For about an hour yesterday morning, Google blacklisted the entire Internet. Or, if I read their blog right, any URL with "/" in it. That's about as inclusive as it gets.
As the HAL 9000 computer on Discovery said, "It can only be attributable to human error."
From the Google Blog:
" "This site may harm your computer" on every search result?!?!"
Official Google Blog (January 31, 2009)
"If you did a Google search between 6:30 a.m. PST and 7:25 a.m. PST this morning, you likely saw that the message "This site may harm your computer" accompanied each and every search result. This was clearly an error, and we are very sorry for the inconvenience caused to our users.
"What happened? Very simply, human error. Google flags search results with the message 'This site may harm your computer' if the site is known to install malicious software in the background or...."
The good news is that any one user only got the "This site may harm your computer" messages for about 40 minutes.
The bad news is that this isn't the sort of publicity Google would want, with it's new "GDrive" coming out. (""Cloud Computing?" Sounds Familiar " (January 26, 2009))
From the StopBadware.org Blog (Google's blog post links to this):
"Google glitch causes confusion"
The StopBadware Blog (January 31,2 2009)
"This morning, an apparent glitch at Google caused nearly every [update 11:44 am] search listing to carry the 'Warning! This site may harm your computer' message. Users who attempted to click through the results saw the "interstitial" warning page that mentions the possibility of badware and refers people to StopBadware.org for more information. This led to a denial of service of our website, as millions of Google users attempted to visit our site for more information. We are working now to bring the site back up. We are also awaiting word from Google about what happened to cause the false warnings.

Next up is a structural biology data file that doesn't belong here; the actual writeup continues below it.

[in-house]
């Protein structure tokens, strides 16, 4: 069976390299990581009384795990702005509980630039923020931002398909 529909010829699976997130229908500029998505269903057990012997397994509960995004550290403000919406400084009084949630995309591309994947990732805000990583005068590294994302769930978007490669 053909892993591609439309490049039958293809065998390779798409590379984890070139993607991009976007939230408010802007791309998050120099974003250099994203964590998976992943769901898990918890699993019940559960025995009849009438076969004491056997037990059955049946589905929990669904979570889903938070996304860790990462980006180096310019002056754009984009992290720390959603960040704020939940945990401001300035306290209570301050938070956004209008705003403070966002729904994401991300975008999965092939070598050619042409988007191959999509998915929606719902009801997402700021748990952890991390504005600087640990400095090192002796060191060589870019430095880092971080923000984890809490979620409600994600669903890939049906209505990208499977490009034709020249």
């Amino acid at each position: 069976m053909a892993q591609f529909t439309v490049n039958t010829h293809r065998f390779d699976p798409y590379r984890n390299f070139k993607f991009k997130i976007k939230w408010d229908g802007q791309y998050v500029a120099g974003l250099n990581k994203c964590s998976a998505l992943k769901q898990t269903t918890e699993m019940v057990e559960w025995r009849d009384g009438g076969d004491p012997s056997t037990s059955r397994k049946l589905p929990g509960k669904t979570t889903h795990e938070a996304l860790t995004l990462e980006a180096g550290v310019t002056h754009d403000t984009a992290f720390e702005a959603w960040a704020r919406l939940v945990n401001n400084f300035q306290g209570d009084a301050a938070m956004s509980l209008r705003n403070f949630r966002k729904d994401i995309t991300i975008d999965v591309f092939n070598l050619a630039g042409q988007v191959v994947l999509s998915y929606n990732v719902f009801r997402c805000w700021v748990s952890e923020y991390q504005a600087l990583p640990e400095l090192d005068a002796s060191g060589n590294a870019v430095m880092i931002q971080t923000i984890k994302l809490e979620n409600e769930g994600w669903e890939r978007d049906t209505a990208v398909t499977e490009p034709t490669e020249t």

"[Update 12:31] Google has posted an update on their official blog that erroneously states that Google gets its list of URLs from us. This is not accurate. Google generates its own list of badware URLs, and no data that we generate is supposed to affect the warnings in Google's search listings. We are attempting to work with Google to clarify their statement.
"[Update 12:41] Google is working on an updated statement. Meanwhile, to clarify some false press reports, it does not appear to be the case that Google has taken down the warnings for legitimately bad sites...."
And there are more updates.
StopBadware.org is a non-profit, run by people from Harvard, AOL, and other organizations. Their 'about us' page is, I think, worth looking over: "About StopBadware."
Google's Big Mistake: Lessons to be LearnedFrom the sounds of it, Google's bosses know that something went wrong, and want to learn from it:
"...'We will carefully investigate this incident and put more robust file checks in to prevent it from happening again,' said Marissa Mayer, vice president of search products and user experience, in the statement." (AP)
Sounds reasonable to me. It's in Google's best interests to make sure that this doesn't happen again. I'm sure they'd like to make sure that something like this never happens again - but given the nature of the universe, glitches will happen.
The trick is not to let the same glitch happen twice.
News and views:
- "Google says whole web may be harmful -- for 40 minutes"
Technology Blog, guardian.co.uk (January 31, 2009)
- "What if Google decided YOU were 'malware'?"
Computerworld (January 31, 2009)
- "Google users get bogus warning on site searches"
The Associated Press (January 31, 2009)
- "Human error caused Google search bug"
Network World (January 31, 2009)
- "Any sufficiently advanced information is indistinguishable from noise"
Rupert Goodwins, ZDNet.co.uk (January 31, 2009)